The Comfort of Repentance: A Brief Introduction to the Life of Saint Cyprian

On September 20th, we remembered the life of Saint Cyprian, whose feast day is commemorated on September 16th

The year 250 AD was a dark moment for Christians living under the Emperor Decius. He declared that Christians must sacrifice to pagan gods, and demanded that they sign a statement affirming this worship, or face execution. Many Christians were killed, but many committed idolatry to ensure their own safety. When Saint Cyprian, bishop of Carthage, exhorted his Christian brethren to formally repent of this public sin, many refused, and thus Cyprian had to shepherd a flock both persecuted and heretical. Pastoral duties have not gotten easier since the time of Saint Cyprian, whether the challenge is simply getting Christians to come to air-conditioned worship in the relative safety of the western world, or the devastating persecution happening in the Middle East. Saint Cyprian is a reminder that the challenges we face now are the same ones the Church has always faced, and by the grace of God has always overcome.

Cyprian was well prepared for his duties as priest and bishop of Carthage. Before converting to Christianity, he was trained in law and oratory and taught rhetoric, and after his baptism at the age of 35 he immediately gave a significant portion of his wealth away. Until Saint Augustine and Saint Jerome, Cyprian was known as the most eloquent and practical of the church fathers, using his training in rhetoric and scripture to craft beautiful homilies and epistles targeted to address the real concerns of his flock.

Almost a decade after the persecution lead by Emperor Decius, Emperor Valerian led a new, even more bloodthirsty persecution, and Cyprian was ordered to cease leading worship and performing his priestly duties. He refused, and for his crimes of celebrating Holy Communion, worshiping with and ministering to his Christian brothers and sisters, he was executed. When the Roman official pronounced his death sentence, Saint Cyprian replied only, “Thanks be to God.”

Saint Cyprian reminds us of the urgent need to earnestly repent of our sins for our spiritual health, and of the mystical union of Christ’s church as the refuge where we seek God’s grace. I close with words that he wrote to his friend Donatus:

“When I was still lying in darkness and gloomy night, I used to regard it as extremely difficult and demanding to do what God’s mercy was suggesting to me… I myself was held in bonds by the innumerable errors of my previous life, from which I did not believe I could possibly be delivered….

“But after that, by the help of the water of new birth, the stain of my former life was washed away, and a light from above, serene and pure, was infused into my reconciled heart… a second birth restored me to a new man. Then, in a wondrous manner every doubt began to fade…. I clearly understood that what had first lived within me, enslaved by the vices of the flesh, was earthly and that what, instead, the Holy Spirit had wrought within me was divine and heavenly.”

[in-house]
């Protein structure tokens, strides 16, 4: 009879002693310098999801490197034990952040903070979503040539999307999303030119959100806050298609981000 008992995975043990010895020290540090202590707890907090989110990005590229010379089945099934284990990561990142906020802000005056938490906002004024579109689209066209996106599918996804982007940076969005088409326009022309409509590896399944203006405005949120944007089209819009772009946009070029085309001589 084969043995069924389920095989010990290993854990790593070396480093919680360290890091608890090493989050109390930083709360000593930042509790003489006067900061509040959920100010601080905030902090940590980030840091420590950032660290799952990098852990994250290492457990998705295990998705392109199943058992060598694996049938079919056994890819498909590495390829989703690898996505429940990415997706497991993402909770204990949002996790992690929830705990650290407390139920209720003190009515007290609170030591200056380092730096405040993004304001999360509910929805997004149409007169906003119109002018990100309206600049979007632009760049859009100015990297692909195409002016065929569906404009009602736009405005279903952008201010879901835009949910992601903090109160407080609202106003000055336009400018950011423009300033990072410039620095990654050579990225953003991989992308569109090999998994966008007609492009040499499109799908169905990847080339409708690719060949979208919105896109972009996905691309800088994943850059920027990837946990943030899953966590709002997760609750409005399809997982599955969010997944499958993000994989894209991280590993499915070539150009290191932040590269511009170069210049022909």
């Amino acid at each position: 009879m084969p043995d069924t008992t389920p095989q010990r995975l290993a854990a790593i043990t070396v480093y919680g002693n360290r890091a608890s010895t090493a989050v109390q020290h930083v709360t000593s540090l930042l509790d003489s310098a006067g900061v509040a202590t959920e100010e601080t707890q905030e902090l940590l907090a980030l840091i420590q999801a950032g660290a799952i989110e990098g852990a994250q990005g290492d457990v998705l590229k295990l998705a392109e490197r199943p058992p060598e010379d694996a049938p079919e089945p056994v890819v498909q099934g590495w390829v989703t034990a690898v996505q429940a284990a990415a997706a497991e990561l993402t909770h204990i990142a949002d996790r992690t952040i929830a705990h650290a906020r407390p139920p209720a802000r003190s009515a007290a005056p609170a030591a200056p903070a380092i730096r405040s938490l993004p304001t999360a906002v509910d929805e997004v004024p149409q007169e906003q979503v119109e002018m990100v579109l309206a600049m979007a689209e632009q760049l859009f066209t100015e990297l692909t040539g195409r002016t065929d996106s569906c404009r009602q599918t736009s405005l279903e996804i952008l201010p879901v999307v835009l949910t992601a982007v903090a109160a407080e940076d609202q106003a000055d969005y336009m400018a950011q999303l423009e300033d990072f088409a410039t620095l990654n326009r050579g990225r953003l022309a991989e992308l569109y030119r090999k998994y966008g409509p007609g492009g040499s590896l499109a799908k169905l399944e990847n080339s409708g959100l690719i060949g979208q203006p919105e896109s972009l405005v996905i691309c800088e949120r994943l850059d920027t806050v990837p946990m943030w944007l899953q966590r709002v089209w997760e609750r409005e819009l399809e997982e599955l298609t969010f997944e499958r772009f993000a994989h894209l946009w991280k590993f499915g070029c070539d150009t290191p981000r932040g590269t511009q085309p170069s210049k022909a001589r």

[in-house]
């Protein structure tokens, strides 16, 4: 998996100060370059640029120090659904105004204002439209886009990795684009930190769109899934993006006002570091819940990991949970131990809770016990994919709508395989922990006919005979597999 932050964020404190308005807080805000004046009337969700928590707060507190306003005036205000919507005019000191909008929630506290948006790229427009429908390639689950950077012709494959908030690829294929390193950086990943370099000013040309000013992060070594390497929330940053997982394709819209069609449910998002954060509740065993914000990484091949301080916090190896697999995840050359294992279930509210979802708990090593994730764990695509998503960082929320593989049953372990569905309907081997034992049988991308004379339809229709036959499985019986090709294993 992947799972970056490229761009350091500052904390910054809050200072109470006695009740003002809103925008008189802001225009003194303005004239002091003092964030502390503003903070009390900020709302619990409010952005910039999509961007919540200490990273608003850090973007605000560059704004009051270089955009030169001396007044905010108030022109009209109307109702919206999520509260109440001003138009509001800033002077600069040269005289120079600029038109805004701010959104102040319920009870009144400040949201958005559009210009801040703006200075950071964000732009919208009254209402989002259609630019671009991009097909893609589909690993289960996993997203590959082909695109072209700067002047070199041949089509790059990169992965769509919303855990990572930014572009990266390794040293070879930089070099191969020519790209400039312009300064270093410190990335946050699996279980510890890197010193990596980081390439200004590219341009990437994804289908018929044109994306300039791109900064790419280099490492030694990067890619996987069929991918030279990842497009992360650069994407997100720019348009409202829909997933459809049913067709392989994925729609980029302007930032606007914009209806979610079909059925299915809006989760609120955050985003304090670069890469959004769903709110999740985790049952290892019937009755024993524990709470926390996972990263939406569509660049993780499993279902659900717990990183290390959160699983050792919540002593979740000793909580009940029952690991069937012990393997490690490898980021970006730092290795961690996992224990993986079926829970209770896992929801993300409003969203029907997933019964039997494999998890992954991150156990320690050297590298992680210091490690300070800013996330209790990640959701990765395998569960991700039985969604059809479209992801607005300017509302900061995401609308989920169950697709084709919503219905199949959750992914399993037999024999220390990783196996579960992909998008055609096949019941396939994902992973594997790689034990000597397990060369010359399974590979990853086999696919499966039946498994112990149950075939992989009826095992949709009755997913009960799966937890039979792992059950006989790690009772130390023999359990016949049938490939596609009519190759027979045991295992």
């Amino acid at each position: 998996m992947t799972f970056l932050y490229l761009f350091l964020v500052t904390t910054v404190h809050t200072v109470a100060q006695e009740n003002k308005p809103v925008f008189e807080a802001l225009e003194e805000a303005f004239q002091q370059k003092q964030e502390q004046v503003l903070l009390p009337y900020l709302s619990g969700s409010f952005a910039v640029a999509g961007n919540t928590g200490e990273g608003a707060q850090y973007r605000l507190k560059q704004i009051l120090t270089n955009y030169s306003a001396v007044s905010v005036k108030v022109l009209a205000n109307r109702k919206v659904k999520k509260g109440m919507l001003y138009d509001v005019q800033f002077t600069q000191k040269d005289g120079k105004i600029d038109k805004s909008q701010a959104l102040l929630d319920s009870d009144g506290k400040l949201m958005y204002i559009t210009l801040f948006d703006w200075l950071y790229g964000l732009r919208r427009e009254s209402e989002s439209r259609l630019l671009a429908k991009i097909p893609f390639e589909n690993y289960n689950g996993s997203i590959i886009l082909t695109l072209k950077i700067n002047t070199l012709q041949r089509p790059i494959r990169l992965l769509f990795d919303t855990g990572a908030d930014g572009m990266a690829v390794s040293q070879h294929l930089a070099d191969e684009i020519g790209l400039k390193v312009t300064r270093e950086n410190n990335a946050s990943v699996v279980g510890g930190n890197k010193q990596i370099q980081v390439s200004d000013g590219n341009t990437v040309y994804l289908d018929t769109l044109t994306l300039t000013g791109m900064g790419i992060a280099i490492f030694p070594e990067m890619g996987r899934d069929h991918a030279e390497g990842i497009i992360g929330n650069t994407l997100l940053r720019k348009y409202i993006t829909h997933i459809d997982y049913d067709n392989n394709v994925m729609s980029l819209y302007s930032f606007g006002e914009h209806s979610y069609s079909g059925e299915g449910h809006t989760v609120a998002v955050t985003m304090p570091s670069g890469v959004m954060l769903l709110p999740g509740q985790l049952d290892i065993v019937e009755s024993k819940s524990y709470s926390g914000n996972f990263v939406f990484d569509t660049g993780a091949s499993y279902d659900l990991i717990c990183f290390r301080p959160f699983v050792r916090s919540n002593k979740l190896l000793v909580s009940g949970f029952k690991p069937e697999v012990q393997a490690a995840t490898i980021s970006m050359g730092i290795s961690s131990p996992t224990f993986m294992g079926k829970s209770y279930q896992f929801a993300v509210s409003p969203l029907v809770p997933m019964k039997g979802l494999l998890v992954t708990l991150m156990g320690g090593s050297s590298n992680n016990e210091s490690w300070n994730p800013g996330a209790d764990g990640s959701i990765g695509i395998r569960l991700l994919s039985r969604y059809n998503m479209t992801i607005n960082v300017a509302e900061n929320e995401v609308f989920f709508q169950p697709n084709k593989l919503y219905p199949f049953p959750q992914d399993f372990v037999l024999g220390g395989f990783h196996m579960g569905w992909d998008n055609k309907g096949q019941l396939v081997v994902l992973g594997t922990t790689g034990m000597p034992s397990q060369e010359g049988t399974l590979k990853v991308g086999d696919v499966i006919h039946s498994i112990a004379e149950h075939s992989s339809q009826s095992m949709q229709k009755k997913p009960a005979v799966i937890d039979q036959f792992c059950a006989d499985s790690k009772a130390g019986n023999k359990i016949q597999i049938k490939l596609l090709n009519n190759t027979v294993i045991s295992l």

By Anthony G. Cirilla

Seeking in Faith: A Brief Introduction to Saint Augustine

Saint Augustine’s feast day is observed on August 28th in western Christianity. This brief introduction was read in part at St. Stephen’s Anglican Church on August 30th, as a reminder of the church father’s exemplary intellectual contributions to the literature of our faith. We share this synopsis with woeful recognition of the difficulty of summarizing the life and works of such an inspiring example of Christian intellectualism, but with the hope that it will encourage reading of some of Augustine’s key works.

Augustine converted to Christianity from Roman paganism (specifically Manicheanism), and was a bishop in North Africa. He founded a monastery and composed for it a monastic rule of life, and wrote about 93 books and 400 sermons. Augustine was a forefather of the medieval scholasticism that culminated in figures such as Thomas Aquinas and a profound influence on Protestant Reformers such as Martin Luther and John Calvin. He has therefore relevance to all Christian believers, and is an edifying figure for Anglicans in particular to study because of our “via media” perspective of the catholicity of the Christian faith. The widespread impact of Augustine on the Christian tradition in general, and upon Anglicanism in specific, can hardly be overstated. Among well-known Anglican writers who admired Augustine are C.S. Lewis, George Berkeley, T.S. Eliot, Dorothy Sayers, and William Wordsworth.

Throughout his life, Augustine rigorously dedicated his intellectual abilities to seek in Scripture, tradition, and reason the meaning of Christ’s Incarnation for human history. He once wrote, “We are presently seeking in faith what we shall then share joyfully in vision.” Concerning the first commandment to love God with our whole heart, soul, and mind, Augustine sets a powerful example for the Christian life of the mind, but has much to edify the heart and soul as well.Four books from Augustine’s extensive writings can be especially fruitful for the modern Christian, each summarized briefly here.

First, Augustine’s intensely personal Confessions provides an amazing autobiographical look into the life of this church father. We are given a window into the heartfelt struggles Augustine experienced with sin, including stealing, adultery and fornication. All Christians can benefit from recognizing that one of the best known figures of our faith struggled as earnestly as we do, and can profit as well from the way Augustine shows his readers that reading and interpreting Scripture should become a part of each Christian’s biography. C.S. Lewis’s own autobiography, Surprised by Joy, is an example of the influence of the model for Christian testimony provided by this work.